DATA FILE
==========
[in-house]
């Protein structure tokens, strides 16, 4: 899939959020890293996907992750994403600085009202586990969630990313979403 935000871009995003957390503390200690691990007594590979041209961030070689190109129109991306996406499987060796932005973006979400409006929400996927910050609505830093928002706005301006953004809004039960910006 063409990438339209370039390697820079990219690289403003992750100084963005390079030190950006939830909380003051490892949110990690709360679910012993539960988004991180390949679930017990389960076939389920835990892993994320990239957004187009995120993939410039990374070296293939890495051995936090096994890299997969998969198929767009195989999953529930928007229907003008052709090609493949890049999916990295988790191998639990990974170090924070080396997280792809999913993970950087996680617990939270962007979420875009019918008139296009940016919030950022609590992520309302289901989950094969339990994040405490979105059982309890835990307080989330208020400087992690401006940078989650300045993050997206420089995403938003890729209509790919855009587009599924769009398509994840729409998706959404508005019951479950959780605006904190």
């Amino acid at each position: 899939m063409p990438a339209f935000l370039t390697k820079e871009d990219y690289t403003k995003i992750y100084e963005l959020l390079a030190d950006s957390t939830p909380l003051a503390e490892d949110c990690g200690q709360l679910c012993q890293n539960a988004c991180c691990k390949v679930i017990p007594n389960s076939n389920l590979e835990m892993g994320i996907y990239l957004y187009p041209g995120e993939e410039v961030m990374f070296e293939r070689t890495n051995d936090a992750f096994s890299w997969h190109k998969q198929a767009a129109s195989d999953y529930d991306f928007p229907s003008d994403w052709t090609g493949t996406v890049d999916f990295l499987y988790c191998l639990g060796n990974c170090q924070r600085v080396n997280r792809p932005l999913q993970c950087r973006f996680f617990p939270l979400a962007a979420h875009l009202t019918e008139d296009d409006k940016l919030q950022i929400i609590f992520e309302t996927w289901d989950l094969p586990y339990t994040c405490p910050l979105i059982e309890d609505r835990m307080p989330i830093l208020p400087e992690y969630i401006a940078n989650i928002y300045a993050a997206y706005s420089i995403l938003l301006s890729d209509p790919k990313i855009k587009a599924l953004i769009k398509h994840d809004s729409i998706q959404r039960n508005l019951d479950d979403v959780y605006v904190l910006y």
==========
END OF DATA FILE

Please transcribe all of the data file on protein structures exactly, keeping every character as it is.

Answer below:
[in-house]
């Protein structure tokens, strides 16, 4: 899939959020890293996907992750994403600085009202586990969630990313979403 935000871009995003957390503390200690691990007594590979041209961030070689190109129109991306996406499987060796932005973006979400409006929400996927910050609505830093928002706005301006953004809004039960910006 063409990438339209370039390697820079990219690289403003992750100084963005390079030190950006939830909380003051490892949110990690709360679910012993539960988004991180390949679930017990389960076939389920835990892993994320990239957004187009995120993939410039990374070296293939890495051995936090096994890299997969998969198929767009195989999953529930928007229907003008052709090609493949890049999916990295988790191998639990990974170090924070080396997280792809999913993970950087996680617990939270962007979420875009019918008139296009940016919030950022609590992520309302289901989950094969339990994040405490979105059982309890835990307080989330208020400087992690401006940078989650300045993050997206420089995403938003890729209509790919855009587009599924769009398509994840729409998706959404508005019951479950959780605006904190």
């Amino acid at each position: 899939m063409p990438a339209f935000l370039t390697k820079e871009d990219y690289t403003k995003i992750y100084e963005l959020l390079a030190d950006s957390t939830p909380l003051a503390e490892d949110c990690g200690q709360l679910c012993q890293n539960a988004c991180c691990k390949v679930i017990p007594n389960s076939n389920l590979e835990m892993g994320i996907y990239l957004y187009p041209g995120e993939e410039v961030m990374f070296e293939r070689t890495n051995d936090a992750f096994s890299w997969h190109k998969q198929a767009a129109s195989d999953y529930d991306f928007p229907s003008d994403w052709t090609g493949t996406v890049d999916f990295l499987y988790c191998l639990g060796n990974c170090q924070r600085v080396n997280r792809p932005l999913q993970c950087r973006f996680f617990p939270l979400a962007a979420h875009l009202t019918e008139d296009d409006k940016l919030q950022i929400i609590f992520e309302t996927w289901d989950l094969p586990y339990t994040c405490p910050l979105i059982e309890d609505r835990m307080p989330i830093l208020p400087e992690y969630i401006a940078n989650i928002y300045a993050a997206y706005s420089i995403l938003l301006s890729d209509p790919k990313i855009k587009a599924l953004i769009k398509h994840d809004s729409i998706q959404r039960n508005l019951d479950d979403v959780y605006v904190l910006y």